How the Pandemic Has Changed the Need for Classroom Audio
Celebrating the leaders and experts that are powering education into the future, host JW Marshall sets out to ask the “right questions” in EdTech to understand the changes in policy and technology that will power our universities, tradeschools, and companies – and drive growth in upskilling certifications.
On this episode of Voices of eLearning, Host JW Marshall talked with Mark Jones, Vice President of Sales at Frontrow, a company that develops network-based solutions for intercom, paging, bells, mass notification, classroom sound, lesson sharing, AV control, and management. The duo talked about Jones’s career and the importance of classroom audio.
When you think of classroom audio, you might think of the intercom systems that use to blast the Pledge of Allegiance and the morning announcements. But, these systems have become more technologically advanced and more robust. It is still the system that amplifies the teacher’s voice, but it is also all the multimedia in a classroom.
“Evidence shows that kids in amplified classrooms, versus kids not, benefit greatly from being able to hear well.” – Mark Jones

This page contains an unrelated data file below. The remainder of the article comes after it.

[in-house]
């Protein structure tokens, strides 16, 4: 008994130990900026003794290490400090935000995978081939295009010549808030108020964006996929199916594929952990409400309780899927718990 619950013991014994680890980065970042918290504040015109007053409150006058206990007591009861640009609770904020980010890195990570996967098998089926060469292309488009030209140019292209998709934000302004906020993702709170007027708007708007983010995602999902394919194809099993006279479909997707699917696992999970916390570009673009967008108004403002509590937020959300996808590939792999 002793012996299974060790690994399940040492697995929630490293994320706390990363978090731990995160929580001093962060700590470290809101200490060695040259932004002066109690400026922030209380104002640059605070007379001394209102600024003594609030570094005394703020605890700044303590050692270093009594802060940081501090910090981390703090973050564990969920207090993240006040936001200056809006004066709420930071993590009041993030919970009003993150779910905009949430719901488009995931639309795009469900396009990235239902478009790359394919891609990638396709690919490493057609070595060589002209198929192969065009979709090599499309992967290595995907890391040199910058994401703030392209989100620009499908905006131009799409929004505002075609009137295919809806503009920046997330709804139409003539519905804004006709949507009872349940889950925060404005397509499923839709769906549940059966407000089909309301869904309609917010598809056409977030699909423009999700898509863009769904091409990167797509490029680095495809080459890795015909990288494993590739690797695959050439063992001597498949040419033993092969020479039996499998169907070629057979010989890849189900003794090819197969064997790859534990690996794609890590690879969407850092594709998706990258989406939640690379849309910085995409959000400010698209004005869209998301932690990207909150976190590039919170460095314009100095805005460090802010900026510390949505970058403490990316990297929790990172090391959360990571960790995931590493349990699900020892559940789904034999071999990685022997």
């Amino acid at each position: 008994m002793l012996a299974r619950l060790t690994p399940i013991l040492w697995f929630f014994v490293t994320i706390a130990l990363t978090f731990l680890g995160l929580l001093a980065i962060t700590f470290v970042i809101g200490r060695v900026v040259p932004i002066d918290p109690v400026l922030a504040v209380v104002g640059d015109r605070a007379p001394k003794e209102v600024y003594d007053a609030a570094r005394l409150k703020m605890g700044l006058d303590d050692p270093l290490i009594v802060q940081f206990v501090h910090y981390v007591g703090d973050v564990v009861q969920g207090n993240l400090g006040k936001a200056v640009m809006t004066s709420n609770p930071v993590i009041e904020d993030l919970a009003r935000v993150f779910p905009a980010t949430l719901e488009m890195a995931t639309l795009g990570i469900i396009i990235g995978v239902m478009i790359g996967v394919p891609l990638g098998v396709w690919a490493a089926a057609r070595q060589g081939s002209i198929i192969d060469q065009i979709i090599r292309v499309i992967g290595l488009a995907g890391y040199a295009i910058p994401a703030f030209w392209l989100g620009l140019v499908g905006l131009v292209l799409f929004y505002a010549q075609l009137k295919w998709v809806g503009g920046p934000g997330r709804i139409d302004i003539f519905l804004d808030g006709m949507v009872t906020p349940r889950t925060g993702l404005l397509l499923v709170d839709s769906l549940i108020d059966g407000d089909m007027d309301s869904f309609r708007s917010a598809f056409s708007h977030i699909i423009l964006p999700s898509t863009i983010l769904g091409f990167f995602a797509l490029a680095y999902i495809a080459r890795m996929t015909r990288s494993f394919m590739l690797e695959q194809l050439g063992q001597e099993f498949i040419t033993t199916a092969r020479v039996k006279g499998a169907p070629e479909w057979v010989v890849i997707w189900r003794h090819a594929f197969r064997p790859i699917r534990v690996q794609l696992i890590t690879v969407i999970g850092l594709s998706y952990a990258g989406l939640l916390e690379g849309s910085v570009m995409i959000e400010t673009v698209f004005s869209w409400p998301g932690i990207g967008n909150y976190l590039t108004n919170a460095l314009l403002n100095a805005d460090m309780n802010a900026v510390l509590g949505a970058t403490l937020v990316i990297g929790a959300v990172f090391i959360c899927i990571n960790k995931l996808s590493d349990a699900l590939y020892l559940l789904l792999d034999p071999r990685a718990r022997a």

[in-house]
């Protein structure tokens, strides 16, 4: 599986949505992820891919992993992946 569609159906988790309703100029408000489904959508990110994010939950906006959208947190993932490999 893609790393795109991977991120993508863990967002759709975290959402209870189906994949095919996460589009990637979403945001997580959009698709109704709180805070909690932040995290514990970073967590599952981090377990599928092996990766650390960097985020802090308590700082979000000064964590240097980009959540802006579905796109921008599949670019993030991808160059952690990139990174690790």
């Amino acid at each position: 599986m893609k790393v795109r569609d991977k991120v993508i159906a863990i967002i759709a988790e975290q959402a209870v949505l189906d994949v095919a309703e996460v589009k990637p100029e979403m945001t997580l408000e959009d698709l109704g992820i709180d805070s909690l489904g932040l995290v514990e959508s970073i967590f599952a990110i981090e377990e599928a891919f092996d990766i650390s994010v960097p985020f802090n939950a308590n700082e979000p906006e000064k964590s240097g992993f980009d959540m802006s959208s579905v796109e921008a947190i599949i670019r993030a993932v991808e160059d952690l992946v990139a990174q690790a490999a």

“It is all the curriculum that’s a little bit more interactive,” Jones said. “We’re using lots of technology to make construction better and engage students in a new way. The classroom audio, the sound part of it, is just a key function.”
A self-proclaimed AV nerd, Jones has been working in classroom audio for over 20 years. Around this time, studies came out about classroom audio. Putting a microphone on a teacher is not about making them loud, but distributing their voice clearly so that all students get the spoken instruction. Sometimes kids might have hearing issues, or they have shorter attention spans.
“Evidence shows that kids in amplified classrooms, versus kids not, benefit greatly from being able to hear well,” Jones said.
Teachers often get vocal fatigued from speaking to classrooms all day, having to broadcast over ambient noise, as well as the distance between teacher and students. The simple act of wearing a microphone can improve this aspect of the job, according to Jones.
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